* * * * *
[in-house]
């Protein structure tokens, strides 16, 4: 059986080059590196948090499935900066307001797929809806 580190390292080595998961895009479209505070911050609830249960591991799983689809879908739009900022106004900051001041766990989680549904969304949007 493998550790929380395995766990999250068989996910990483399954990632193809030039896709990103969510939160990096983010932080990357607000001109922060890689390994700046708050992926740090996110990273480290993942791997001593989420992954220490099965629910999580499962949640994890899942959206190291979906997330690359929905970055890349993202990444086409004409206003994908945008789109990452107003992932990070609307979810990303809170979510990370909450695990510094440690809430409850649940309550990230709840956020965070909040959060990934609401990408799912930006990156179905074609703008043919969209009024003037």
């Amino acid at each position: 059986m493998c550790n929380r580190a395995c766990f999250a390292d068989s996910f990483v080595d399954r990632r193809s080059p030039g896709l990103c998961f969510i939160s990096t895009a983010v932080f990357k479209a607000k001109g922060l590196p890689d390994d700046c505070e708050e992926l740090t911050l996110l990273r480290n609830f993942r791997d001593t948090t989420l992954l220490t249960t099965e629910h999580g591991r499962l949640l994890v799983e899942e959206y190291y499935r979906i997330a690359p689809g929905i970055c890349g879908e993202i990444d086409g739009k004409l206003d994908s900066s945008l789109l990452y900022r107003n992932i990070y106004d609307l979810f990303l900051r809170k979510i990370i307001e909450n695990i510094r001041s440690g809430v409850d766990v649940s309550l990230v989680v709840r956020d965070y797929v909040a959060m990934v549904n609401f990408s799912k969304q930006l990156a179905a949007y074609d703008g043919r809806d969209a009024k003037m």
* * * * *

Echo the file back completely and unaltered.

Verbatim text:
[in-house]
């Protein structure tokens, strides 16, 4: 059986080059590196948090499935900066307001797929809806 580190390292080595998961895009479209505070911050609830249960591991799983689809879908739009900022106004900051001041766990989680549904969304949007 493998550790929380395995766990999250068989996910990483399954990632193809030039896709990103969510939160990096983010932080990357607000001109922060890689390994700046708050992926740090996110990273480290993942791997001593989420992954220490099965629910999580499962949640994890899942959206190291979906997330690359929905970055890349993202990444086409004409206003994908945008789109990452107003992932990070609307979810990303809170979510990370909450695990510094440690809430409850649940309550990230709840956020965070909040959060990934609401990408799912930006990156179905074609703008043919969209009024003037």
């Amino acid at each position: 059986m493998c550790n929380r580190a395995c766990f999250a390292d068989s996910f990483v080595d399954r990632r193809s080059p030039g896709l990103c998961f969510i939160s990096t895009a983010v932080f990357k479209a607000k001109g922060l590196p890689d390994d700046c505070e708050e992926l740090t911050l996110l990273r480290n609830f993942r791997d001593t948090t989420l992954l220490t249960t099965e629910h999580g591991r499962l949640l994890v799983e899942e959206y190291y499935r979906i997330a690359p689809g929905i970055c890349g879908e993202i990444d086409g739009k004409l206003d994908s900066s945008l789109l990452y900022r107003n992932i990070y106004d609307l979810f990303l900051r809170k979510i990370i307001e909450n695990i510094r001041s440690g809430v409850d766990v649940s309550l990230v989680v709840r956020d965070y797929v909040a959060m990934v549904n609401f990408s799912k969304q930006l990156a179905a949007y074609d703008g043919r809806d969209a009024k003037m």